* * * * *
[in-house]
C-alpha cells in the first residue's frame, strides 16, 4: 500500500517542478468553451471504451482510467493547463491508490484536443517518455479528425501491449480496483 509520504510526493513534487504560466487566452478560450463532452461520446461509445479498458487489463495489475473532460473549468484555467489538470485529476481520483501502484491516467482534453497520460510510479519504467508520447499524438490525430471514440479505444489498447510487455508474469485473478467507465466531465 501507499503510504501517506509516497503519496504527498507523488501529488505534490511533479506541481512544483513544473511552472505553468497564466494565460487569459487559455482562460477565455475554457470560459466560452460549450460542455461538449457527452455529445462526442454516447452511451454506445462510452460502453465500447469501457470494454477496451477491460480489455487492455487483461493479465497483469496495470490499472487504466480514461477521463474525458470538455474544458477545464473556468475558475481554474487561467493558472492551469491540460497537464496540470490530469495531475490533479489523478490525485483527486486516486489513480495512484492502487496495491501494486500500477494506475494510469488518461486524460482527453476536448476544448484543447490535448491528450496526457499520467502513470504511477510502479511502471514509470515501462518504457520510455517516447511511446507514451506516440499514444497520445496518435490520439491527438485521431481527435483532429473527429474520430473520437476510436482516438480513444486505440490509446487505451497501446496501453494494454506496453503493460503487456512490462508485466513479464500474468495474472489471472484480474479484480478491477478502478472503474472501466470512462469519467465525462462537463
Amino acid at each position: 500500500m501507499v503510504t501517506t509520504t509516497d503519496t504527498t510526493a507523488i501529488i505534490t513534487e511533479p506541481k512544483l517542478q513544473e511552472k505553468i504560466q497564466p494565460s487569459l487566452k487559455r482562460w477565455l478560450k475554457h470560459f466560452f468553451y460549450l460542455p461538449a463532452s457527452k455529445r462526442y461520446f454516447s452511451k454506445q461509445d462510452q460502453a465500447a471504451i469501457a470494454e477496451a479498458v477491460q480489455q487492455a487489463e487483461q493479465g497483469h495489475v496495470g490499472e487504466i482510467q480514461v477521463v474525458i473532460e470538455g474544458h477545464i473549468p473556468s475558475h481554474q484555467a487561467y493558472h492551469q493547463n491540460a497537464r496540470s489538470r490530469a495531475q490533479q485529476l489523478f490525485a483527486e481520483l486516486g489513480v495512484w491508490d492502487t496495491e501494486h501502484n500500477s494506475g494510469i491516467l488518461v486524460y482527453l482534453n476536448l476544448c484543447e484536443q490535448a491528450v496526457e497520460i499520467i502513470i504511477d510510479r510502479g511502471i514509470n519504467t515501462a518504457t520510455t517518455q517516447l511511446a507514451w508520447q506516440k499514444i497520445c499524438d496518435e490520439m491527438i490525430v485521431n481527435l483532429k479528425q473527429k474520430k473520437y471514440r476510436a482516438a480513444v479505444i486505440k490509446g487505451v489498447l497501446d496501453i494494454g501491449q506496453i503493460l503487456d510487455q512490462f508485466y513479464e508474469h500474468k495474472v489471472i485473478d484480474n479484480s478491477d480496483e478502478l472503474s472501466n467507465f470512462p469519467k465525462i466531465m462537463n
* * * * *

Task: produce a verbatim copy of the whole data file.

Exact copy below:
[in-house]
C-alpha cells in the first residue's frame, strides 16, 4: 500500500517542478468553451471504451482510467493547463491508490484536443517518455479528425501491449480496483 509520504510526493513534487504560466487566452478560450463532452461520446461509445479498458487489463495489475473532460473549468484555467489538470485529476481520483501502484491516467482534453497520460510510479519504467508520447499524438490525430471514440479505444489498447510487455508474469485473478467507465466531465 501507499503510504501517506509516497503519496504527498507523488501529488505534490511533479506541481512544483513544473511552472505553468497564466494565460487569459487559455482562460477565455475554457470560459466560452460549450460542455461538449457527452455529445462526442454516447452511451454506445462510452460502453465500447469501457470494454477496451477491460480489455487492455487483461493479465497483469496495470490499472487504466480514461477521463474525458470538455474544458477545464473556468475558475481554474487561467493558472492551469491540460497537464496540470490530469495531475490533479489523478490525485483527486486516486489513480495512484492502487496495491501494486500500477494506475494510469488518461486524460482527453476536448476544448484543447490535448491528450496526457499520467502513470504511477510502479511502471514509470515501462518504457520510455517516447511511446507514451506516440499514444497520445496518435490520439491527438485521431481527435483532429473527429474520430473520437476510436482516438480513444486505440490509446487505451497501446496501453494494454506496453503493460503487456512490462508485466513479464500474468495474472489471472484480474479484480478491477478502478472503474472501466470512462469519467465525462462537463
Amino acid at each position: 500500500m501507499v503510504t501517506t509520504t509516497d503519496t504527498t510526493a507523488i501529488i505534490t513534487e511533479p506541481k512544483l517542478q513544473e511552472k505553468i504560466q497564466p494565460s487569459l487566452k487559455r482562460w477565455l478560450k475554457h470560459f466560452f468553451y460549450l460542455p461538449a463532452s457527452k455529445r462526442y461520446f454516447s452511451k454506445q461509445d462510452q460502453a465500447a471504451i469501457a470494454e477496451a479498458v477491460q480489455q487492455a487489463e487483461q493479465g497483469h495489475v496495470g490499472e487504466i482510467q480514461v477521463v474525458i473532460e470538455g474544458h477545464i473549468p473556468s475558475h481554474q484555467a487561467y493558472h492551469q493547463n491540460a497537464r496540470s489538470r490530469a495531475q490533479q485529476l489523478f490525485a483527486e481520483l486516486g489513480v495512484w491508490d492502487t496495491e501494486h501502484n500500477s494506475g494510469i491516467l488518461v486524460y482527453l482534453n476536448l476544448c484543447e484536443q490535448a491528450v496526457e497520460i499520467i502513470i504511477d510510479r510502479g511502471i514509470n519504467t515501462a518504457t520510455t517518455q517516447l511511446a507514451w508520447q506516440k499514444i497520445c499524438d496518435e490520439m491527438i490525430v485521431n481527435l483532429k479528425q473527429k474520430k473520437y471514440r476510436a482516438a480513444v479505444i486505440k490509446g487505451v489498447l497501446d496501453i494494454g501491449q506496453i503493460l503487456d510487455q512490462f508485466y513479464e508474469h500474468k495474472v489471472i485473478d484480474n479484480s478491477d480496483e478502478l472503474s472501466n467507465f470512462p469519467k465525462i466531465m462537463n